Breaking Down Shelby Miller, Trevor Rosenthal Spring Battle to Replace Carpenter
Carpenter missed nearly the entire 2012 season after undergoing surgery for thoracic outlet syndrome, but made a triumphant return to the mound that included three starts in the postseason.
However, his latest setback may mark the end of his impressive, 15-year career in the major leagues. According to the St. Louis Post-Dispatch, the 37-year-old stated earlier this offseason that he would likely retire rather than rehab back from another serious injury.
Carpenter’s absence in the 2013 starting rotation is actually a manageable situation for the Cardinals. Provided that they don’t re-sign free-agent Kyle Lohse—which is possible, but unlikely at the moment—the organization seems prepared to audition their young right-handers, Shelby Miller and Trevor Rosenthal, for the vacant spot in the rotation.
Considered the team’s top prospect before the arrival of Oscar Taveras, Miller, 22, had a disastrous first half of the 2012 season at Triple-A Memphis that included a 7.91 ERA in June. Pitching in the hitter-friendly Pacific Coast League, the right-hander left too many fastballs up in the zone and sequenced his secondary pitches poorly.
However, Miller righted the ship after the All-Star break, registering a 2.91 ERA with 53/4 K/BB in 37.1 innings in August. His late-season surge ultimately led to a major league promotion as a September call-up. Working out of the Cardinals’ bullpen throughout the month, the 22-year-old posted a 2.50 ERA with 9/2 K/BB in 7.2 innings.
More importantly, Miller was dominant in his first (and only) start in the major leagues in game 162 against the Reds, as he allowed only one hit over six scoreless innings. The right-hander fanned seven batters and walked two, and impressed by throwing 52-of-72 pitches for a strike.
Employing a repeatable delivery with a fluid arm action, Miller explodes toward the plate following a modest foot strike. His fastball is actually pretty straight, though it’s one of those rare swing-and-miss heaters at 92-95 mph with late life. In general, he commands the pitch well throughout the strike zone, and isn’t afraid to work inside against both right- and left-handed hitters.
The right-hander’s curveball will need to get sharper, but it still befuddles opposing hitters when thrown off his well-located fastball. With improved refinement and sequencing, his low-to-mid-80s changeup could emerge as a viable weapon next season in the major leagues.
Also competing for a spot in the Opening Day starting rotation is Trevor Rosenthal, who has never garnered as much hype as Miller, but has just as high of a ceiling.
A 21st-round draft pick in 2009 out of a Kansas community college, Rosenthal enjoyed an excellent breakout campaign in 2012. Opening the season in the Double-A rotation, the 6’2” right-hander quietly emerged as arguably the top arm in the system, as he registered a 2.78 ERA with 83/37 K/BB 94 innings. Equally impressive was the fact that the hard-throwing right-hander allowed only 67 hits during that span, six of which left the yard.
Recognizing Rosenthal’s electric arm and knack for missing bats, the organization promoted him to the big league bullpen mid-July. However, it wasn’t until his second stint in the majors in late August—following a brief trip to Triple-A Springfield—that the right-hander emerged as a top-flight reliever. In his final seven appearances during the regular season, Rosenthal allowed only three hits over in 7.1 scoreless innings.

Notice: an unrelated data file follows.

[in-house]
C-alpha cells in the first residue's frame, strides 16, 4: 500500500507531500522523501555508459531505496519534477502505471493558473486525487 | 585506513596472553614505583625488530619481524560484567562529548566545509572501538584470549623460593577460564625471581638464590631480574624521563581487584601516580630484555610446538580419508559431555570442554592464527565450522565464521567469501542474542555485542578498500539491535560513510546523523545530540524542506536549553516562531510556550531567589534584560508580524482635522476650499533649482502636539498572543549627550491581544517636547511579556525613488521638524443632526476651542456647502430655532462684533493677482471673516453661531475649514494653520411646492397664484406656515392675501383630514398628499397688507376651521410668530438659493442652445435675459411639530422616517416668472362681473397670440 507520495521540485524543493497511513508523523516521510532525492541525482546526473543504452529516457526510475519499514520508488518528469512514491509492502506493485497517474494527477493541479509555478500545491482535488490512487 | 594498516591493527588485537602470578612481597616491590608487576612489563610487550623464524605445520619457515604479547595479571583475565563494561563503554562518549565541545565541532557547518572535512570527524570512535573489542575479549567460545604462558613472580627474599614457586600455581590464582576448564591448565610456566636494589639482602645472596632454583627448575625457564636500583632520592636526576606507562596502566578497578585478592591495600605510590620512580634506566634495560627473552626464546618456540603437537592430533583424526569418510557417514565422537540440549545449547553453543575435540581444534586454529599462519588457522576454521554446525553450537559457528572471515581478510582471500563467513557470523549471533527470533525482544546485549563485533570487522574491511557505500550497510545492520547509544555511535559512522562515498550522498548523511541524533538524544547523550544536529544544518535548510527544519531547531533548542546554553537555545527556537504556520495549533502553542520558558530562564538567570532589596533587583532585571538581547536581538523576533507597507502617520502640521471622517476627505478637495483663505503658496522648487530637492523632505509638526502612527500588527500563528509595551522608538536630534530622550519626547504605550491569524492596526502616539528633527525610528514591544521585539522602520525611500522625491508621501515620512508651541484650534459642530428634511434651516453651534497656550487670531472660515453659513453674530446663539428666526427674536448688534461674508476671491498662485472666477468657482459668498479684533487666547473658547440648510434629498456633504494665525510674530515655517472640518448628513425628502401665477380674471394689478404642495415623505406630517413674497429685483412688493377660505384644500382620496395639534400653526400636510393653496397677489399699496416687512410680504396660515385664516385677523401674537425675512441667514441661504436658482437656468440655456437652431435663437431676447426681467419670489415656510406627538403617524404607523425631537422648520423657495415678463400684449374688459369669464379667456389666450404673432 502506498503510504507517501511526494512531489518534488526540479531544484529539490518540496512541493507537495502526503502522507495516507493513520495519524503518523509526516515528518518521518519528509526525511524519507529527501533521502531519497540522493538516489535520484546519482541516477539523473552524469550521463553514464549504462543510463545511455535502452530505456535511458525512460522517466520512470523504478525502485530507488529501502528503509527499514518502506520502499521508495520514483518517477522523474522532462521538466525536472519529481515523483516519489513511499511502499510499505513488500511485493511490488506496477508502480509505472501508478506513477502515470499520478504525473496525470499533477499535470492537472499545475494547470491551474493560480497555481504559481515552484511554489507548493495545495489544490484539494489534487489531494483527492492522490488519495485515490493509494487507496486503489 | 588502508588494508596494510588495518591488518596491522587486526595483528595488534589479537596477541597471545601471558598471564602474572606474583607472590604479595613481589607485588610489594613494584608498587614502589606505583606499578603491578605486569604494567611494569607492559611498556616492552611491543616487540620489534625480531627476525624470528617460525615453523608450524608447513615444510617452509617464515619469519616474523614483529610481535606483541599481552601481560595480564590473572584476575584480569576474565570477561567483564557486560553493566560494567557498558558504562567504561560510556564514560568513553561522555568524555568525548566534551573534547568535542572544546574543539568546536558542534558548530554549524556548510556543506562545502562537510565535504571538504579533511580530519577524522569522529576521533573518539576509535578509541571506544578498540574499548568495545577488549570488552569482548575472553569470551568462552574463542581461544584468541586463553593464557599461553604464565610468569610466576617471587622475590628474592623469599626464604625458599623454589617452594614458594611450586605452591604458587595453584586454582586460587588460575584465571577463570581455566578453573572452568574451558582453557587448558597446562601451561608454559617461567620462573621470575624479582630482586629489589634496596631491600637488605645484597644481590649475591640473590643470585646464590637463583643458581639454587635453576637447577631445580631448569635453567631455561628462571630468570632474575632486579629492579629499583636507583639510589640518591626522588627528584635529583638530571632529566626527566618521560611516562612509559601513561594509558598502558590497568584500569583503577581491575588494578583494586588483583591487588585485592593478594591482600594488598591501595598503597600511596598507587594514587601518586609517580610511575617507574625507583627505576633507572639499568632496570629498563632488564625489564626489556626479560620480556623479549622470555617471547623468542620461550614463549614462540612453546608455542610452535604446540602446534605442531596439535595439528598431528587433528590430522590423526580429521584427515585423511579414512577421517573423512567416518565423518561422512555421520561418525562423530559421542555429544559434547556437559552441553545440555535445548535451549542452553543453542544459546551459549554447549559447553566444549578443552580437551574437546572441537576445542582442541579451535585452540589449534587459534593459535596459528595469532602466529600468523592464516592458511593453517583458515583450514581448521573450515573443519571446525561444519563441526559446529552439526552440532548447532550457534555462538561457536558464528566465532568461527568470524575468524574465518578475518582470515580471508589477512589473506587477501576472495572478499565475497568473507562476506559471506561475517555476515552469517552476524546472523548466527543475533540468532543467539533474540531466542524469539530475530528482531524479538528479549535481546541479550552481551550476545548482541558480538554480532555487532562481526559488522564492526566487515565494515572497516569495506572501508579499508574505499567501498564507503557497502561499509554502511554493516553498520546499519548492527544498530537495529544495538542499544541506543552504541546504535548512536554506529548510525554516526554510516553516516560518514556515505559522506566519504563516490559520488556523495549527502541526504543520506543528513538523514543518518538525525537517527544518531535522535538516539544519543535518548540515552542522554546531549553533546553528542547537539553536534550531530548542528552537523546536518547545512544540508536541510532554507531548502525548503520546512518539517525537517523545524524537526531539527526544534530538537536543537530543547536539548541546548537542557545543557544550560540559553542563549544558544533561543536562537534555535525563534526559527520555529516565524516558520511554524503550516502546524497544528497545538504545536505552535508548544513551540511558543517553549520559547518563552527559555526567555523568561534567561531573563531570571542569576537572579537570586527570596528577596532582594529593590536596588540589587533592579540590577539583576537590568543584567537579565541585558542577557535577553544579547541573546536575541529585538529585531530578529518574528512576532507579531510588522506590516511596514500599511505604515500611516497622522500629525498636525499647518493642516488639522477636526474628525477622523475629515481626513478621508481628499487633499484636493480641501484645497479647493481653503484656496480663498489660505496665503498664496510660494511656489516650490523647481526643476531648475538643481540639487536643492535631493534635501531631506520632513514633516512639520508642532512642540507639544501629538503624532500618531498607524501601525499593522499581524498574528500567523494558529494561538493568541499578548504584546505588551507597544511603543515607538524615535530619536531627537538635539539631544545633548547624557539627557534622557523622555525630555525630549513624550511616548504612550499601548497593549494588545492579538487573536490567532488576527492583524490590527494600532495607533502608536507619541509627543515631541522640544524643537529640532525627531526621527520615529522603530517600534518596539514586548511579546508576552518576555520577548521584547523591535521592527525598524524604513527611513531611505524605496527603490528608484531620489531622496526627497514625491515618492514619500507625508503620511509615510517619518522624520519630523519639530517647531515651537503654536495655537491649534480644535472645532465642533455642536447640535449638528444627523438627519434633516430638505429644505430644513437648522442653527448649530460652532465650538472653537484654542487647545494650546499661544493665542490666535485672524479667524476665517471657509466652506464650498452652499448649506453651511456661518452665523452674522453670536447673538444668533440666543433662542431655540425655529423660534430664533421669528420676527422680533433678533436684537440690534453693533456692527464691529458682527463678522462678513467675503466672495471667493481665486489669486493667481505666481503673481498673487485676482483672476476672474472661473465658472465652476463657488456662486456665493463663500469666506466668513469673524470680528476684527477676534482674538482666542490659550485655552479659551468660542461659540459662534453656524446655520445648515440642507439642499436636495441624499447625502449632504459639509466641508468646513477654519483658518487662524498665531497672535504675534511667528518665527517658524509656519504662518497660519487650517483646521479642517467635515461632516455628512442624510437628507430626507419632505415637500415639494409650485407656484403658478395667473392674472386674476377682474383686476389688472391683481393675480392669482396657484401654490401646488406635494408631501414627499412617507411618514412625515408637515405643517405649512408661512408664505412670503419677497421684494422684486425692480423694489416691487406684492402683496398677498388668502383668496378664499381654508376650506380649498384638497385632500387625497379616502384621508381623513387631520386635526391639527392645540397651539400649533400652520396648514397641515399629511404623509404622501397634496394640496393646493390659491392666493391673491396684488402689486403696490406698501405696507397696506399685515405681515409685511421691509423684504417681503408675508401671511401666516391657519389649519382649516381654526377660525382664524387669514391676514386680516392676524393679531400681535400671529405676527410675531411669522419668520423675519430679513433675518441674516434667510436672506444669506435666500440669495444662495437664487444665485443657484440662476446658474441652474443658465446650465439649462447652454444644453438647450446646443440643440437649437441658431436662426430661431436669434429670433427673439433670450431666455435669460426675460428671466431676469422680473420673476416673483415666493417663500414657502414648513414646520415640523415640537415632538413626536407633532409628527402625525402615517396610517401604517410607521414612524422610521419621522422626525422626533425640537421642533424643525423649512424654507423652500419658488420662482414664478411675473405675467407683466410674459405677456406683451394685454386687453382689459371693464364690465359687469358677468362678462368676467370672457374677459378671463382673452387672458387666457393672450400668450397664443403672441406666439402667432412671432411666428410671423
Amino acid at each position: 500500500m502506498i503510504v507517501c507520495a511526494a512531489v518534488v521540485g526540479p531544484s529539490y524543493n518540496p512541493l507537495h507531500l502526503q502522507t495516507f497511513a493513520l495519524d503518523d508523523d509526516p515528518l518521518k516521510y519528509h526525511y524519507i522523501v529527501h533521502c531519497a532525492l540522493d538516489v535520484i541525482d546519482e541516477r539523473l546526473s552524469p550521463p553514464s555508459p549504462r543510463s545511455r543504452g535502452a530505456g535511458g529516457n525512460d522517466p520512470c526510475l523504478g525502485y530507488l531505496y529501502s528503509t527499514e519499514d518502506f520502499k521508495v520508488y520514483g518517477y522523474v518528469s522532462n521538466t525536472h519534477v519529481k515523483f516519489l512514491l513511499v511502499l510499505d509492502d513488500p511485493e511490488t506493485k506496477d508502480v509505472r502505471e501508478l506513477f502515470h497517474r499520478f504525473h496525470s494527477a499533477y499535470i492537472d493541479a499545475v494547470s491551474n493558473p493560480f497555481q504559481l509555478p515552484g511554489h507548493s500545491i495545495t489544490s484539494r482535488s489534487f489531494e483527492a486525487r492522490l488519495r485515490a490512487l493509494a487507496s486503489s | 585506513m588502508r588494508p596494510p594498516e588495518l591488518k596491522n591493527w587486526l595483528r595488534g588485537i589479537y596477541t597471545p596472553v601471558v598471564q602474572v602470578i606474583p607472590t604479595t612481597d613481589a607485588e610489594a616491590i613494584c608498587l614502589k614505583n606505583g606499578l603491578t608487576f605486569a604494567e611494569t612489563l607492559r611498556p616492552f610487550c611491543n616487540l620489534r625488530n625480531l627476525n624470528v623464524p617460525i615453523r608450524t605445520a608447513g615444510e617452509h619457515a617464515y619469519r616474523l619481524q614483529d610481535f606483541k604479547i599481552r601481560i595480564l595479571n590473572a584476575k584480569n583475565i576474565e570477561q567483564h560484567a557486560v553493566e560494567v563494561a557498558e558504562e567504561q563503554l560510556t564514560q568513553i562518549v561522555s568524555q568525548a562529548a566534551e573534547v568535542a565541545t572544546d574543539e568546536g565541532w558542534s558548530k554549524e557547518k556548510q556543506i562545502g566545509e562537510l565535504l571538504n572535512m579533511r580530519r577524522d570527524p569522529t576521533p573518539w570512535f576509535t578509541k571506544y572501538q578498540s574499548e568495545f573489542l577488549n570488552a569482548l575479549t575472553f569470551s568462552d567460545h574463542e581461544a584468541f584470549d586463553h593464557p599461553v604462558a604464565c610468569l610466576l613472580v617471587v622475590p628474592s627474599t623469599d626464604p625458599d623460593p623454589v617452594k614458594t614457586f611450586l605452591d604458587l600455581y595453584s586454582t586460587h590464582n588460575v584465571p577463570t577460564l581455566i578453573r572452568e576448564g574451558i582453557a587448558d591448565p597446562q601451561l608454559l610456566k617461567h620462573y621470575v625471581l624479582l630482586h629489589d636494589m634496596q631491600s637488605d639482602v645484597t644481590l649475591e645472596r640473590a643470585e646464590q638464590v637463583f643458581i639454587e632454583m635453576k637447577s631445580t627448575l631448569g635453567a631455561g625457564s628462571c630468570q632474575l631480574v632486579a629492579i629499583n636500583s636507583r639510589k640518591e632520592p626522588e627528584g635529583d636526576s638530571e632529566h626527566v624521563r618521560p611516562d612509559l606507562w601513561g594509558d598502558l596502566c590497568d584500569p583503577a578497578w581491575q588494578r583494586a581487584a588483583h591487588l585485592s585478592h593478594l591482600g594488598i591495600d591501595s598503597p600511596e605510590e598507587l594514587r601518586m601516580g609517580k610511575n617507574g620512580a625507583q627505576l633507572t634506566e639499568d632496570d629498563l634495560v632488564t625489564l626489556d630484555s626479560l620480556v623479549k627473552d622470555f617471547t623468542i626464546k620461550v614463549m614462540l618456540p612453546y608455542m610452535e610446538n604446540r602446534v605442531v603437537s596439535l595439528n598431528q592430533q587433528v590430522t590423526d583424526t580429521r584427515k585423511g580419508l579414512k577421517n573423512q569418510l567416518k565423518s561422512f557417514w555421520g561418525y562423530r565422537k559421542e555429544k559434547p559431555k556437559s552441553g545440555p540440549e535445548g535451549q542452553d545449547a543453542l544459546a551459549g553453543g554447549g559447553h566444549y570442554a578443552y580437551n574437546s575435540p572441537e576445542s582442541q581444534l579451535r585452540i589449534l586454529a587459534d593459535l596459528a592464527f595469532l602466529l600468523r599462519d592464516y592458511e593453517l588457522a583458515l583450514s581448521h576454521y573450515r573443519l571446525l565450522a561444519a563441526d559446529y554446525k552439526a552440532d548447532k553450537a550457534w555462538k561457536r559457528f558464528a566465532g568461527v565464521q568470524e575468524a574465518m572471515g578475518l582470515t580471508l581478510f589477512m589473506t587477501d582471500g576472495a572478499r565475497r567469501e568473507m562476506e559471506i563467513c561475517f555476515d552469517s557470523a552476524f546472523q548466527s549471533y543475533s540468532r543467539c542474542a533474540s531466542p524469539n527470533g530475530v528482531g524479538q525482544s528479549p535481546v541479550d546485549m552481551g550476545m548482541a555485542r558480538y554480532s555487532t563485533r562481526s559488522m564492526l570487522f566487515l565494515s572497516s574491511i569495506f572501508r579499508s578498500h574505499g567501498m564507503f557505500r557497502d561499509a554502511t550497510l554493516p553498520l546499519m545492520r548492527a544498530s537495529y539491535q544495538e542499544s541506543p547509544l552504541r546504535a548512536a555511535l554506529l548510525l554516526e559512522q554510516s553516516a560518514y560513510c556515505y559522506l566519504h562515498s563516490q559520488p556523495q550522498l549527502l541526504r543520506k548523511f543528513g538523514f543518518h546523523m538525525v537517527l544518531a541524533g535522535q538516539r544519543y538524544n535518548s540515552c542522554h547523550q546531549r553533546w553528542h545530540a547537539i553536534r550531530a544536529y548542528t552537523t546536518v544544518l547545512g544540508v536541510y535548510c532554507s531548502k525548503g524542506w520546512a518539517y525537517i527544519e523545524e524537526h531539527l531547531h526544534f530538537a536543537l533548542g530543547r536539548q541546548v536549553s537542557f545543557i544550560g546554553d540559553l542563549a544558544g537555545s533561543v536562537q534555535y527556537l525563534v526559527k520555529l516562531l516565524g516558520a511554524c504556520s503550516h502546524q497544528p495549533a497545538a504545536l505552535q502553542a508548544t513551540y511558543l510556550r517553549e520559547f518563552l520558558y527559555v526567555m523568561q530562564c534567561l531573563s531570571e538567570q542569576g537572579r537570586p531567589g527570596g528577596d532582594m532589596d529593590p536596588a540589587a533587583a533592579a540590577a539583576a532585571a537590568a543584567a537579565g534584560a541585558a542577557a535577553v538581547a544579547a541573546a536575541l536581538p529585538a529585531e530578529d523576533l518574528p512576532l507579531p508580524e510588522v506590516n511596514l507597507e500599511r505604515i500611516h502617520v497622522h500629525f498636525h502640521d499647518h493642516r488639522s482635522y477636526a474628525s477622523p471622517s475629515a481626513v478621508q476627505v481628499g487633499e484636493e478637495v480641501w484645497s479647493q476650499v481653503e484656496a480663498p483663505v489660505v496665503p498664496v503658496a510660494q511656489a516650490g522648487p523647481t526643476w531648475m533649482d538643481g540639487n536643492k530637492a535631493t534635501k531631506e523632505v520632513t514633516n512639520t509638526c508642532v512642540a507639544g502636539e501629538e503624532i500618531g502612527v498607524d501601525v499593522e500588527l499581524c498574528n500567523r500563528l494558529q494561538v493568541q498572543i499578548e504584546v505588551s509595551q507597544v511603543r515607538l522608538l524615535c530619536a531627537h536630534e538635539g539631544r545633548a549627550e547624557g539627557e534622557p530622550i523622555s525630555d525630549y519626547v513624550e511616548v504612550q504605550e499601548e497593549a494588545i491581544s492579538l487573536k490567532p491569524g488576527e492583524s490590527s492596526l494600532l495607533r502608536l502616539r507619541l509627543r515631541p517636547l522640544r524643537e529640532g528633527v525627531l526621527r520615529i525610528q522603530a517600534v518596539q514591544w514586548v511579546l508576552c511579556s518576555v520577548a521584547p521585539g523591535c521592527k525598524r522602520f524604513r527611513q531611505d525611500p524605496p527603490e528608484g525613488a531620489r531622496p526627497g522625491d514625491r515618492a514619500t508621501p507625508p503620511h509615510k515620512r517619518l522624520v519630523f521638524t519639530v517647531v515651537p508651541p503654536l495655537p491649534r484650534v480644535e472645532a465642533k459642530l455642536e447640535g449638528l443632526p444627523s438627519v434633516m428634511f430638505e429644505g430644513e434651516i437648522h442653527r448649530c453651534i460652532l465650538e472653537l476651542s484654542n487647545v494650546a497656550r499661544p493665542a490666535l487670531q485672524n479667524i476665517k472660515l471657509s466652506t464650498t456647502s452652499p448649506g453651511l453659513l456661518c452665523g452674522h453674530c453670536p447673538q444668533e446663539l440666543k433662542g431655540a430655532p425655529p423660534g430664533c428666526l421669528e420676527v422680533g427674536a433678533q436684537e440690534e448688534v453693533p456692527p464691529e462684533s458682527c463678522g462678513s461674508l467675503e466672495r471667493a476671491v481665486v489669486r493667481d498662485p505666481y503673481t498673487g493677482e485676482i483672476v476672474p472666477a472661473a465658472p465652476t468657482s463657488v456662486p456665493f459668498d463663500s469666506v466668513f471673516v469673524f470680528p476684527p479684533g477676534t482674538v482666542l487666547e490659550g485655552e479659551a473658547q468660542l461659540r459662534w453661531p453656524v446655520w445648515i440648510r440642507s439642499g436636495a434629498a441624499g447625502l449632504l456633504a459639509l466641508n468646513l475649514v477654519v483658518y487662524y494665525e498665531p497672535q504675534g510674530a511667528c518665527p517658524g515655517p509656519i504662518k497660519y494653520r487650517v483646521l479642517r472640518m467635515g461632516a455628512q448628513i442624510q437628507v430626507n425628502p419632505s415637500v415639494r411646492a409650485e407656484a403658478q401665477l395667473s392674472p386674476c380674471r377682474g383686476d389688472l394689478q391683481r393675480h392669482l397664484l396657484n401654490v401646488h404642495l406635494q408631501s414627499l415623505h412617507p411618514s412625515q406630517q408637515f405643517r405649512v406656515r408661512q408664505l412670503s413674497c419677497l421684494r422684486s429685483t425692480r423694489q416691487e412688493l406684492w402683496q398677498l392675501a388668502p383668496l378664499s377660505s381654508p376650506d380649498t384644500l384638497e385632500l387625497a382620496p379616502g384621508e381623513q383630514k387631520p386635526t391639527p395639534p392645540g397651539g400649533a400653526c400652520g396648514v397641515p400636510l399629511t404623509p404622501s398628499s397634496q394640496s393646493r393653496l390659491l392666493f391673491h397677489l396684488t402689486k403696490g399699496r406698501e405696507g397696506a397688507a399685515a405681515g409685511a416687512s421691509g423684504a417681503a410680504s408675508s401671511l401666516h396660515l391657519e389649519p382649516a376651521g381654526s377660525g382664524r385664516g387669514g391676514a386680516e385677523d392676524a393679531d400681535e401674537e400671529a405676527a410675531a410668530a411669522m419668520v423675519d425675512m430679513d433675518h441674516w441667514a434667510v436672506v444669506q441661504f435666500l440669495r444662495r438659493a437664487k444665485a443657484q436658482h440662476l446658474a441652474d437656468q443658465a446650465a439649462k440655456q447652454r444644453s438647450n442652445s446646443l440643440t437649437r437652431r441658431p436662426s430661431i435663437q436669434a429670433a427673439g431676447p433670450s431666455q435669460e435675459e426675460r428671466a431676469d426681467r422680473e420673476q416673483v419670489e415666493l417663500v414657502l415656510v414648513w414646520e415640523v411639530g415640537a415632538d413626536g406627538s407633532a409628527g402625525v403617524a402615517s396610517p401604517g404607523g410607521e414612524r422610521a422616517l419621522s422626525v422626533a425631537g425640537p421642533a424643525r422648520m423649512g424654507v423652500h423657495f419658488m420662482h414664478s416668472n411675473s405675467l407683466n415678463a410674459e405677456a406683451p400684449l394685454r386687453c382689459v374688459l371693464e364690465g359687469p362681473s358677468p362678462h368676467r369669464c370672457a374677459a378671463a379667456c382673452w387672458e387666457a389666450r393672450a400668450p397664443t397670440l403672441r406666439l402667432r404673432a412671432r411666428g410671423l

And then there was his performance in the postseason, when Rosenthal allowed two hits and two walks while recording 15 strikeouts in just 8.2 innings.
Yet, despite his overwhelming success last season as a late-inning weapon, the 22-year-old’s highest ceiling is still as a starter. But if he fails to win a spot in the rotation, expect the Cardinals to utilize Rosenthal as a reliever once again.
At 6’2”, 190 pounds, the right-hander’s delivery is stress-free relative to his power arm and above-average command. As a starter, Rosenthal’s fastball registers in the mid-to-upper-90s with excessive sink and arm-side movement. But when he’s used in shorter stints out of the bullpen, he’ll sit in the high-90s and routinely hit triple-digits—as we all witnessed last October.
Rosenthal’s breaking ball gives him a second plus pitch with a late, sharp wipeout break out of the strike zone. Given his elite velocity as a reliever, the offering is essentially a second out-pitch due to its swing-and-miss shape and pace. Finally, the right-hander’s changeup is an average offering that steadily improved over the course of the 2012 season, though the pitch will need significant refinement to be effective as a starter in the major leagues. Out of the bullpen, however, the pitch is somewhat unnecessary and takes a seat to his plus-plus fastball-breaking ball combination.
Although Rosenthal arguably has better stuff, Miller has been groomed over the last two seasons to assume a spot in the starting rotation. Previously, the Cardinals resisted the urge to promote their top-pitching prospect despite his success at each minor league stop. However, after a strong showing in the majors to conclude the 2012 season, Miller appears to be the early favorite to break camp in the rotation.
Although reports on Jaime Garcia’s shoulder injury suggest that the left-hander will be ready for Opening Day, there’s no guarantee that he’ll make it through the 2013 season. Therefore, it may not be long before Rosenthal follows Miller at the back end of the Cardinals’ starting rotation.
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